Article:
News from Uzbekistan – Day 2


Tashkent, Uzbekistan; Sunday January 18
After being picked up from our accommodation we arrived in time for a gathering of the wider family of our friends here in Tashkent.  It was so much like our own family gatherings and I think if it were not for the language difference, I could have closed my eyes and thought that I was with our own family at home in Australia. where to buy ivermectin without a prescription needed  They sang lots of songs and it was wonderful to notice that they were not recognisable tunes to us.  I may be wrong in this assumption, but I am always more excited when people from different parts of the world make up their own songs, rather than simply translating other people’s songs.  It’s not a matter of either-or of course, but I find new songs, with local cultural flavour very refreshing and this was certainly the case today.  There were some hundreds of people there who were members of this extended family and the meeting place was very pleasant.  To see their lovely children come and receive a blessing was a joy.  We even got to see the newest addition to this family as a young couple brought their new baby for the first time.
They told some wonderful stories and then I was invited to tell a story of my own.  Finally Jeremiah Son shared a wonderful greeting and we were able to feel a very strong bond with these special new friends.  We were able to pass on our greetings to many of them afterwards through our own words to many individuals and sense the very similar issues and blessings they have, regardless of the difference in culture.  Of our group only Jin Young (Kim) speaks Russian and can converse freely. ivermectina em gravidas  Daesop speaks Korean and English, Jeremiah speaks Korean and I speak English.  This continually sees us shifting seats and arranging people in various configurations so that we can understand what is being said and to share in the conversations as needed.  It seems to be that this provides a constant challenge for those who are doing the interpreting.  I have never been in that situation myself, but I imagine it must be taxing on the mind – to have to concentrate on each part of the conversation.  They all do it so well, and it adds so much value because it means that the barrier represented by language is broken down.  In our own experiences here, we have connected so strongly and well that there is a lot of fun and humour.  it is one thing to translate a series statement but it is quite another challenge to communicate a humorous comment or story.  We all get to laugh, but depending on the language and who is speaking we laugh in succession as the joke is interpreted.  I cannot describe in words how strong this friendship bond has become in just a few days.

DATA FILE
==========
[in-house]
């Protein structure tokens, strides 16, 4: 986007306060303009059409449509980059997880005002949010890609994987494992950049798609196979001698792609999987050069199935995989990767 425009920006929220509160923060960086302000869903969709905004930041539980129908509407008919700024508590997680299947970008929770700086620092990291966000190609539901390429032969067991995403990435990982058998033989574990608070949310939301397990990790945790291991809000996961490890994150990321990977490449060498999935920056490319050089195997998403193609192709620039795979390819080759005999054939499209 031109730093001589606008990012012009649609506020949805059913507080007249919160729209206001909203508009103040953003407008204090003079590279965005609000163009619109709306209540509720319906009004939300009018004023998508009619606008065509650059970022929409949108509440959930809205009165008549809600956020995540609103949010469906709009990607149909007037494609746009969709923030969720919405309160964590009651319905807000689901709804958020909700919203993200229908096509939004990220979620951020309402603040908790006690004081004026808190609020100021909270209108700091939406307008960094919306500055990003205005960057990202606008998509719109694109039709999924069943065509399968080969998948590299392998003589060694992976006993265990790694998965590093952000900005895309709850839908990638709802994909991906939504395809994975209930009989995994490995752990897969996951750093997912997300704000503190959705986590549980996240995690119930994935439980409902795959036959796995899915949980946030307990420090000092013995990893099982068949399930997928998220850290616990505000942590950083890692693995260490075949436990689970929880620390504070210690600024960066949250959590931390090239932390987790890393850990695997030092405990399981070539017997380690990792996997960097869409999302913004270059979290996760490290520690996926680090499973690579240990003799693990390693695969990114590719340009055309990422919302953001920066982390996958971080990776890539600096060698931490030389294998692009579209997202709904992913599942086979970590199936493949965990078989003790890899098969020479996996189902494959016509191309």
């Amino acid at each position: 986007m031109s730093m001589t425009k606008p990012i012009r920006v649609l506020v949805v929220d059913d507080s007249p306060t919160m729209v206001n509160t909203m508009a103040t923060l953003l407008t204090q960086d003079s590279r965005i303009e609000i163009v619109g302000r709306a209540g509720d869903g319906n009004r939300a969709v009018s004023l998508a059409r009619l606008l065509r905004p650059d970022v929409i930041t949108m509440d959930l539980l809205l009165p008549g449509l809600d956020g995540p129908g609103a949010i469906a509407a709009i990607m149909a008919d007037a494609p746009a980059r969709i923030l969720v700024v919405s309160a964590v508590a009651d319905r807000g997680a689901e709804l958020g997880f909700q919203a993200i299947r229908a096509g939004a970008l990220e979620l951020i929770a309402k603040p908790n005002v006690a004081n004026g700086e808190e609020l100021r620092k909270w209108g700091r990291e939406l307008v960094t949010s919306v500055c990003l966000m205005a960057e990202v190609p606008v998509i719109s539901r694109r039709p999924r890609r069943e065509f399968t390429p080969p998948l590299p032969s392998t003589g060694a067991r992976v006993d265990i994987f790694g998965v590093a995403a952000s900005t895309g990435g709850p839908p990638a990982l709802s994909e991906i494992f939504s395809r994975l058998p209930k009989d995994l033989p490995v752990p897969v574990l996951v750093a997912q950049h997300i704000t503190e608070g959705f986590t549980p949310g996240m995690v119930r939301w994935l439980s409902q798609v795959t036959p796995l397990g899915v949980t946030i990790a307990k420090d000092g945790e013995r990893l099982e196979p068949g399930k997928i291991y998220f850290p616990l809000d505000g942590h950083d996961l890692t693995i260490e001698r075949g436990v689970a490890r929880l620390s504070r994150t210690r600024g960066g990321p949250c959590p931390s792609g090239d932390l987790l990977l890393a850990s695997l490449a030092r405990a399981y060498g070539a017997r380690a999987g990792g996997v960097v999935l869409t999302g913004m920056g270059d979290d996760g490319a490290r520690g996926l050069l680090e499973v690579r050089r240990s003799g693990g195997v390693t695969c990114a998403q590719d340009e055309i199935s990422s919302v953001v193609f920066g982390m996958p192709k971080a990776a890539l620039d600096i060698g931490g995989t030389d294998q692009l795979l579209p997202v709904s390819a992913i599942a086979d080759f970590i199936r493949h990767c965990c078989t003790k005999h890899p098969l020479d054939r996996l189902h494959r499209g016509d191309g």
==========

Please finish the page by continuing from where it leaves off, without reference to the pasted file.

This evening we returned to the home of the main father and his wife.  They have had so many challenging and wonderful experiences and he is very good at telling stories.  We can be talking about something serious and deep at one point and laughing in the next exchange.  It is all part of the bonding.  Jin Young is the one who has the greatest understanding and local knowledge and he can explain things that may slip by people like me who have no previous experience in this culture.
By the way – if you have read previous posts in this series you will be aware that I made a point of wearing a South Korean soccer jumper when I spoke at the OCEAN conference last  Thursday.  As you may be aware, South Korea beat Australia 1-nil in that game. ivomec for chickens  Jeremiah and Jin Young were the ones who heard about the result and made it known to me.  It was very funny, because I did make the point that my wearing of that uniform was to “identify with the poor and needy.”  It turned out that the “poor and needy” were wearing green and gold uniforms.
Brian Medway
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